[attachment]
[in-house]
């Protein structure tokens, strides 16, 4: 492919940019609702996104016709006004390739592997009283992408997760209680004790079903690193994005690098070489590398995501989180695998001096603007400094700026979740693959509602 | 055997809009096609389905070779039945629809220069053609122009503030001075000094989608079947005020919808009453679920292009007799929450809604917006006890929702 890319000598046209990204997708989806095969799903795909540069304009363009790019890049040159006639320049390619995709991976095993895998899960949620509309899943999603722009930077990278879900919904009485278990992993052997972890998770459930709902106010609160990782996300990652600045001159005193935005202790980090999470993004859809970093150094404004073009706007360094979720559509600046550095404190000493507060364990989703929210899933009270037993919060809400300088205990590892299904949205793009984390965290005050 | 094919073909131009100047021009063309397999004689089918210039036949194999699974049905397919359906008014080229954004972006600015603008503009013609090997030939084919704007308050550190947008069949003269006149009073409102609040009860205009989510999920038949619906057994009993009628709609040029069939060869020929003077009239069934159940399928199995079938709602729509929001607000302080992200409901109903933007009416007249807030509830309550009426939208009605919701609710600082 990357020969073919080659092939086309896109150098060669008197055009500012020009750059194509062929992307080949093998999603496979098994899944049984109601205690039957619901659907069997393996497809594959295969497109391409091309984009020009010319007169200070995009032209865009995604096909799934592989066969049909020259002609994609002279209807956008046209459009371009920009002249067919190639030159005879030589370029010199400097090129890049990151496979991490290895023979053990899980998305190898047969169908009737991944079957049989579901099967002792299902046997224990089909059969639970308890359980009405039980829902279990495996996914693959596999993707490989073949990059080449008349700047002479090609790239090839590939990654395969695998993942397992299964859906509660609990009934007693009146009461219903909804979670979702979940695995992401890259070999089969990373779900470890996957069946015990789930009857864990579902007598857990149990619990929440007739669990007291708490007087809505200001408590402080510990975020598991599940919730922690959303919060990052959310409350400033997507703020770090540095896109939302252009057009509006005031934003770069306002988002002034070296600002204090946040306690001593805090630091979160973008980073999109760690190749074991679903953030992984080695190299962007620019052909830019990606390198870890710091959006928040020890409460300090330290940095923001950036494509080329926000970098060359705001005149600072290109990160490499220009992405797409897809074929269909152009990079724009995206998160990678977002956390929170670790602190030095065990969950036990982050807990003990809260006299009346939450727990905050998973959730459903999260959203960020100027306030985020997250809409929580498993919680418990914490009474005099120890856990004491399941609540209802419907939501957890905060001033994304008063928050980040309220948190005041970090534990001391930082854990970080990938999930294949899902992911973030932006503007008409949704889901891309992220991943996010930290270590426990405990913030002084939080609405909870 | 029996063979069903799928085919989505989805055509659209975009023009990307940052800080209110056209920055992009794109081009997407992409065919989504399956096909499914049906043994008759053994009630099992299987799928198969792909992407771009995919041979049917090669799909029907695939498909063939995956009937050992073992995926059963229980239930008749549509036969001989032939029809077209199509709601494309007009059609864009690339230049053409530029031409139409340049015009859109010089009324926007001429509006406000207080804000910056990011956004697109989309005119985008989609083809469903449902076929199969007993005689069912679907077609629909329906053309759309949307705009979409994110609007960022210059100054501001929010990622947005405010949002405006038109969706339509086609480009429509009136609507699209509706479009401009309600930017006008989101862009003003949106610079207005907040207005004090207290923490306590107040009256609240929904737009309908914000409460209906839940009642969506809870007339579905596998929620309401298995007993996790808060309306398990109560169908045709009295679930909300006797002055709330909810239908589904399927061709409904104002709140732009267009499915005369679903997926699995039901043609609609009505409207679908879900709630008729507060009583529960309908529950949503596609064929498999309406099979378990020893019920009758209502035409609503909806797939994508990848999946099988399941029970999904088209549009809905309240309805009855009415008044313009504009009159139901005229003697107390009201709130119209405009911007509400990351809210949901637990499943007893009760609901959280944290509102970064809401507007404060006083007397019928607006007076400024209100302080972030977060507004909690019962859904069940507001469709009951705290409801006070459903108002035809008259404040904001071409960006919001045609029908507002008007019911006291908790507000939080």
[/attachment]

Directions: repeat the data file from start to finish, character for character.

[in-house]
């Protein structure tokens, strides 16, 4: 492919940019609702996104016709006004390739592997009283992408997760209680004790079903690193994005690098070489590398995501989180695998001096603007400094700026979740693959509602 | 055997809009096609389905070779039945629809220069053609122009503030001075000094989608079947005020919808009453679920292009007799929450809604917006006890929702 890319000598046209990204997708989806095969799903795909540069304009363009790019890049040159006639320049390619995709991976095993895998899960949620509309899943999603722009930077990278879900919904009485278990992993052997972890998770459930709902106010609160990782996300990652600045001159005193935005202790980090999470993004859809970093150094404004073009706007360094979720559509600046550095404190000493507060364990989703929210899933009270037993919060809400300088205990590892299904949205793009984390965290005050 | 094919073909131009100047021009063309397999004689089918210039036949194999699974049905397919359906008014080229954004972006600015603008503009013609090997030939084919704007308050550190947008069949003269006149009073409102609040009860205009989510999920038949619906057994009993009628709609040029069939060869020929003077009239069934159940399928199995079938709602729509929001607000302080992200409901109903933007009416007249807030509830309550009426939208009605919701609710600082 990357020969073919080659092939086309896109150098060669008197055009500012020009750059194509062929992307080949093998999603496979098994899944049984109601205690039957619901659907069997393996497809594959295969497109391409091309984009020009010319007169200070995009032209865009995604096909799934592989066969049909020259002609994609002279209807956008046209459009371009920009002249067919190639030159005879030589370029010199400097090129890049990151496979991490290895023979053990899980998305190898047969169908009737991944079957049989579901099967002792299902046997224990089909059969639970308890359980009405039980829902279990495996996914693959596999993707490989073949990059080449008349700047002479090609790239090839590939990654395969695998993942397992299964859906509660609990009934007693009146009461219903909804979670979702979940695995992401890259070999089969990373779900470890996957069946015990789930009857864990579902007598857990149990619990929440007739669990007291708490007087809505200001408590402080510990975020598991599940919730922690959303919060990052959310409350400033997507703020770090540095896109939302252009057009509006005031934003770069306002988002002034070296600002204090946040306690001593805090630091979160973008980073999109760690190749074991679903953030992984080695190299962007620019052909830019990606390198870890710091959006928040020890409460300090330290940095923001950036494509080329926000970098060359705001005149600072290109990160490499220009992405797409897809074929269909152009990079724009995206998160990678977002956390929170670790602190030095065990969950036990982050807990003990809260006299009346939450727990905050998973959730459903999260959203960020100027306030985020997250809409929580498993919680418990914490009474005099120890856990004491399941609540209802419907939501957890905060001033994304008063928050980040309220948190005041970090534990001391930082854990970080990938999930294949899902992911973030932006503007008409949704889901891309992220991943996010930290270590426990405990913030002084939080609405909870 | 029996063979069903799928085919989505989805055509659209975009023009990307940052800080209110056209920055992009794109081009997407992409065919989504399956096909499914049906043994008759053994009630099992299987799928198969792909992407771009995919041979049917090669799909029907695939498909063939995956009937050992073992995926059963229980239930008749549509036969001989032939029809077209199509709601494309007009059609864009690339230049053409530029031409139409340049015009859109010089009324926007001429509006406000207080804000910056990011956004697109989309005119985008989609083809469903449902076929199969007993005689069912679907077609629909329906053309759309949307705009979409994110609007960022210059100054501001929010990622947005405010949002405006038109969706339509086609480009429509009136609507699209509706479009401009309600930017006008989101862009003003949106610079207005907040207005004090207290923490306590107040009256609240929904737009309908914000409460209906839940009642969506809870007339579905596998929620309401298995007993996790808060309306398990109560169908045709009295679930909300006797002055709330909810239908589904399927061709409904104002709140732009267009499915005369679903997926699995039901043609609609009505409207679908879900709630008729507060009583529960309908529950949503596609064929498999309406099979378990020893019920009758209502035409609503909806797939994508990848999946099988399941029970999904088209549009809905309240309805009855009415008044313009504009009159139901005229003697107390009201709130119209405009911007509400990351809210949901637990499943007893009760609901959280944290509102970064809401507007404060006083007397019928607006007076400024209100302080972030977060507004909690019962859904069940507001469709009951705290409801006070459903108002035809008259404040904001071409960006919001045609029908507002008007019911006291908790507000939080």